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Monday 21 Aug 2017 | 12:56 | SYDNEY
Monday 21 Aug 2017 | 12:56 | SYDNEY

Rugby Union as soft power

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17 June 2010 11:09

Like Rodger Shanahan, I also believe Graham Dobell gives Rugby League way too much credit in terms of its regional impact and influence. Outside of parts of northern England, League is only taken seriously in two Australian states and PNG.

The Pacific nations are far more interested in Rugby Union, as Rodger notes. Japan also has a long Rugby Union tradition (over 3600 clubs and more than one million registered players), and its domestic competition hosts many former Australian and NZ internationals, plus a number of club players who missed out on selection with provincial sides back home.

That said, I'm not sure that the influence professional Rugby Union exerts is necessarily positive, given that Australia (and New Zealand) are responsible for draining much of the talent from Pacific nations and giving little back in return. If the Australian and New Zealand Unions were to begin investing some of their resources, with government assistance, into developing local Rugby Union talent and competitions in the Pacific, this would certainly provide a positive image.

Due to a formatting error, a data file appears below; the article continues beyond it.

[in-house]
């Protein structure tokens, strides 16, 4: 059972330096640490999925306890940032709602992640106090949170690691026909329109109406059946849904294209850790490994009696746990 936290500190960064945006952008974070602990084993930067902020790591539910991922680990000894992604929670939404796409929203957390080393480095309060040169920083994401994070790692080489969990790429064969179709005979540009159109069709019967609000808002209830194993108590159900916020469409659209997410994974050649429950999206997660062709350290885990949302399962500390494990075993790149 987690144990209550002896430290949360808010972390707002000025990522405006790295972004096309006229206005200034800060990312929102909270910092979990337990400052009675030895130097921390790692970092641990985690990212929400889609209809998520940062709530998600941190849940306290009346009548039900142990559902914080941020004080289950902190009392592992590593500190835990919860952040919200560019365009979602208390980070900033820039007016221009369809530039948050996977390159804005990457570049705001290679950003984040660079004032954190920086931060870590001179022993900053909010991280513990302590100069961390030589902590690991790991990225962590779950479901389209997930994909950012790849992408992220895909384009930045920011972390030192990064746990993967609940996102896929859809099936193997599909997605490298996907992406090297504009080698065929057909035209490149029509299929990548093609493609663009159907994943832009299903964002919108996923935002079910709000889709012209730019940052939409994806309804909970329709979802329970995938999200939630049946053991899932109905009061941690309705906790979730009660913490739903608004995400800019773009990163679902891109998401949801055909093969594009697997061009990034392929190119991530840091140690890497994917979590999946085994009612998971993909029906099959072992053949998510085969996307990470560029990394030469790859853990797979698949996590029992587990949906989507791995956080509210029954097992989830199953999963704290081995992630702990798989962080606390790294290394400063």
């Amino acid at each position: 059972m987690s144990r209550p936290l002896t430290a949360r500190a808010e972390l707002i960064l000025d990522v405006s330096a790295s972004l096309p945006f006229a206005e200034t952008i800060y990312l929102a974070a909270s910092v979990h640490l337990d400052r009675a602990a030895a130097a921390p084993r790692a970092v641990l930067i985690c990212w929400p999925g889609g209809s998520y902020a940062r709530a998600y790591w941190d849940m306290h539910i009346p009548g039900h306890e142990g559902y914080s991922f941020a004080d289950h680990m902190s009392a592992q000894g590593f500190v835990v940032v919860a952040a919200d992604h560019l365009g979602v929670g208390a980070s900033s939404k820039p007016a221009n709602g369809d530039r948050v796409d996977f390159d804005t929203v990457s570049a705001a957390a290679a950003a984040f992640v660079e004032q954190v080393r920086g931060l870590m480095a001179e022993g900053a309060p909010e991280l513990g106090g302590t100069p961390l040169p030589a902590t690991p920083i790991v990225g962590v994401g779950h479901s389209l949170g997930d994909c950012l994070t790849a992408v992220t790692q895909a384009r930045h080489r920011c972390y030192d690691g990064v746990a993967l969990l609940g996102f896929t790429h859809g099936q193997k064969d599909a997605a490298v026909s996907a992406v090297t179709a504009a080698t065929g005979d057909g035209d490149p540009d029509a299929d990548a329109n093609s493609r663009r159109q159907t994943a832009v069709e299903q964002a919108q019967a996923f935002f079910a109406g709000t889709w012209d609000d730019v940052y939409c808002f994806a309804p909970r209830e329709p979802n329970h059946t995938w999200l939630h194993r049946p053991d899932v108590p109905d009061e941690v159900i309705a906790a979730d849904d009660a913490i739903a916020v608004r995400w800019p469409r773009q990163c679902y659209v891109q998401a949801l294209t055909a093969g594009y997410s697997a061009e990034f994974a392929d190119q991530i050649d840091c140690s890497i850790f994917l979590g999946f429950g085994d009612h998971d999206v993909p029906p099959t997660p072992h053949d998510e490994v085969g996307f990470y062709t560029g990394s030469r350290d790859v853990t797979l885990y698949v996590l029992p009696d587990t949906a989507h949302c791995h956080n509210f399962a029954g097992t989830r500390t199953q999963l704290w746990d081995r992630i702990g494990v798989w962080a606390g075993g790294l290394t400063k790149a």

Such 'soft power' enhancement would go a long way in our regional relations, and could be built upon further by making room in regional professional competitions like the Super 14 and the Tri-nations for a combined Pacific team, for example, or even a combined Japanese provincial side. 

Rugby Union networks involving various clubs, players, agents, and schools in the region are already in place. Governments only need pay a little more attention to what is happening to figure out ways of harnessing these growing sporting ties to promote bigger policy agendas and ambitions in the region.

As for Australian Football League's potential in this regard, I'd have to say 'scant to nothing!'

Photo by Flickr user Steve_C, used under a Creative commons license.

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